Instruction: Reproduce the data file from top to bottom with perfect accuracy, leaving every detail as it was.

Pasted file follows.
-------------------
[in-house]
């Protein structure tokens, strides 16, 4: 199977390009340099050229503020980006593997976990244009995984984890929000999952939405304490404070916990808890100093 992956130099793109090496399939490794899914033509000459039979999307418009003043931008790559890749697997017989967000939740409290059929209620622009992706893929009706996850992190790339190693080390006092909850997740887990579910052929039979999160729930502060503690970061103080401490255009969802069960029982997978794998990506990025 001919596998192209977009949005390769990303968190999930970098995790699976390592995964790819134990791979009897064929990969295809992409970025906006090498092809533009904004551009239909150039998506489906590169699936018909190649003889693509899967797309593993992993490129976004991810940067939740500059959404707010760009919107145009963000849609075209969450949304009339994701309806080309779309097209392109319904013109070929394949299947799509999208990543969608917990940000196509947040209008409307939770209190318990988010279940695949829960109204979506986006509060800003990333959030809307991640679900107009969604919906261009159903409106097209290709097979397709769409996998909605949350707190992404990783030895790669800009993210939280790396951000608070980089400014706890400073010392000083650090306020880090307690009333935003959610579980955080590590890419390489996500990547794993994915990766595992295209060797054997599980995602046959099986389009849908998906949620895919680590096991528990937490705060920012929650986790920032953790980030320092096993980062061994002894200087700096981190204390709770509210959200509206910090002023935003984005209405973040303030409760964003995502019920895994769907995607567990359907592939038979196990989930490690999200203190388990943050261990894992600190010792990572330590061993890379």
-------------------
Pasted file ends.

[in-house]
């Protein structure tokens, strides 16, 4: 199977390009340099050229503020980006593997976990244009995984984890929000999952939405304490404070916990808890100093 992956130099793109090496399939490794899914033509000459039979999307418009003043931008790559890749697997017989967000939740409290059929209620622009992706893929009706996850992190790339190693080390006092909850997740887990579910052929039979999160729930502060503690970061103080401490255009969802069960029982997978794998990506990025 001919596998192209977009949005390769990303968190999930970098995790699976390592995964790819134990791979009897064929990969295809992409970025906006090498092809533009904004551009239909150039998506489906590169699936018909190649003889693509899967797309593993992993490129976004991810940067939740500059959404707010760009919107145009963000849609075209969450949304009339994701309806080309779309097209392109319904013109070929394949299947799509999208990543969608917990940000196509947040209008409307939770209190318990988010279940695949829960109204979506986006509060800003990333959030809307991640679900107009969604919906261009159903409106097209290709097979397709769409996998909605949350707190992404990783030895790669800009993210939280790396951000608070980089400014706890400073010392000083650090306020880090307690009333935003959610579980955080590590890419390489996500990547794993994915990766595992295209060797054997599980995602046959099986389009849908998906949620895919680590096991528990937490705060920012929650986790920032953790980030320092096993980062061994002894200087700096981190204390709770509210959200509206910090002023935003984005209405973040303030409760964003995502019920895994769907995607567990359907592939038979196990989930490690999200203190388990943050261990894992600190010792990572330590061993890379």